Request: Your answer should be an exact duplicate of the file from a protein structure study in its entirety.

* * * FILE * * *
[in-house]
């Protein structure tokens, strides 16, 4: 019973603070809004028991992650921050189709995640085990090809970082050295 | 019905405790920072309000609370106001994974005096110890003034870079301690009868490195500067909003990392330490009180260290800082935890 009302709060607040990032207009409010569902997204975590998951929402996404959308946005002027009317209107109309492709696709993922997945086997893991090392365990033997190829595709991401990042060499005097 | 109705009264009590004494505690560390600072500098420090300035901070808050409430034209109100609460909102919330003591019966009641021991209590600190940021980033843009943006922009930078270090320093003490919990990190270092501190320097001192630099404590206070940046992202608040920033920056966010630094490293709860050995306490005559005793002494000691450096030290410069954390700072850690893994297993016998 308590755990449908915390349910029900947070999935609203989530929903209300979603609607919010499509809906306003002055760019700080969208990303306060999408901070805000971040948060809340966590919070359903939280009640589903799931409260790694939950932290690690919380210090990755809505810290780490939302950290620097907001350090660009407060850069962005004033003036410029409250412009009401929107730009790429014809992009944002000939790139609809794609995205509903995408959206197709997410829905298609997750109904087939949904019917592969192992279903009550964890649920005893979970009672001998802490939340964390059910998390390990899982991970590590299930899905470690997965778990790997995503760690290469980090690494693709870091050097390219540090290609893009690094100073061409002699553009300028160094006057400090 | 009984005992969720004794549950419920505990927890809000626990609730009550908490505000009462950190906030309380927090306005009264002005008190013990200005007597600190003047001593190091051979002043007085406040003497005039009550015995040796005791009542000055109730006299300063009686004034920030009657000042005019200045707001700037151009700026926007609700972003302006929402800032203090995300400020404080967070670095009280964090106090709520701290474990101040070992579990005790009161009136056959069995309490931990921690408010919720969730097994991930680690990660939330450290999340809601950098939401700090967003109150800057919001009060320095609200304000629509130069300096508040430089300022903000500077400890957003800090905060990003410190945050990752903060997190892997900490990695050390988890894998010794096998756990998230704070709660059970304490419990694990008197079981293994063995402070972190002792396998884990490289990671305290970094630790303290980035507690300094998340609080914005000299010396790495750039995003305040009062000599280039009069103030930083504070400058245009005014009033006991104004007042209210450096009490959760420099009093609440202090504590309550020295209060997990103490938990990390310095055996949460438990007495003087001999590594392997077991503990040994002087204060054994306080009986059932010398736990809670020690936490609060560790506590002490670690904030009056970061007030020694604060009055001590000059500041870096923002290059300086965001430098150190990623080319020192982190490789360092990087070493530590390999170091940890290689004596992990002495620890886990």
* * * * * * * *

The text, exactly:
[in-house]
């Protein structure tokens, strides 16, 4: 019973603070809004028991992650921050189709995640085990090809970082050295 | 019905405790920072309000609370106001994974005096110890003034870079301690009868490195500067909003990392330490009180260290800082935890 009302709060607040990032207009409010569902997204975590998951929402996404959308946005002027009317209107109309492709696709993922997945086997893991090392365990033997190829595709991401990042060499005097 | 109705009264009590004494505690560390600072500098420090300035901070808050409430034209109100609460909102919330003591019966009641021991209590600190940021980033843009943006922009930078270090320093003490919990990190270092501190320097001192630099404590206070940046992202608040920033920056966010630094490293709860050995306490005559005793002494000691450096030290410069954390700072850690893994297993016998 308590755990449908915390349910029900947070999935609203989530929903209300979603609607919010499509809906306003002055760019700080969208990303306060999408901070805000971040948060809340966590919070359903939280009640589903799931409260790694939950932290690690919380210090990755809505810290780490939302950290620097907001350090660009407060850069962005004033003036410029409250412009009401929107730009790429014809992009944002000939790139609809794609995205509903995408959206197709997410829905298609997750109904087939949904019917592969192992279903009550964890649920005893979970009672001998802490939340964390059910998390390990899982991970590590299930899905470690997965778990790997995503760690290469980090690494693709870091050097390219540090290609893009690094100073061409002699553009300028160094006057400090 | 009984005992969720004794549950419920505990927890809000626990609730009550908490505000009462950190906030309380927090306005009264002005008190013990200005007597600190003047001593190091051979002043007085406040003497005039009550015995040796005791009542000055109730006299300063009686004034920030009657000042005019200045707001700037151009700026926007609700972003302006929402800032203090995300400020404080967070670095009280964090106090709520701290474990101040070992579990005790009161009136056959069995309490931990921690408010919720969730097994991930680690990660939330450290999340809601950098939401700090967003109150800057919001009060320095609200304000629509130069300096508040430089300022903000500077400890957003800090905060990003410190945050990752903060997190892997900490990695050390988890894998010794096998756990998230704070709660059970304490419990694990008197079981293994063995402070972190002792396998884990490289990671305290970094630790303290980035507690300094998340609080914005000299010396790495750039995003305040009062000599280039009069103030930083504070400058245009005014009033006991104004007042209210450096009490959760420099009093609440202090504590309550020295209060997990103490938990990390310095055996949460438990007495003087001999590594392997077991503990040994002087204060054994306080009986059932010398736990809670020690936490609060560790506590002490670690904030009056970061007030020694604060009055001590000059500041870096923002290059300086965001430098150190990623080319020192982190490789360092990087070493530590390999170091940890290689004596992990002495620890886990």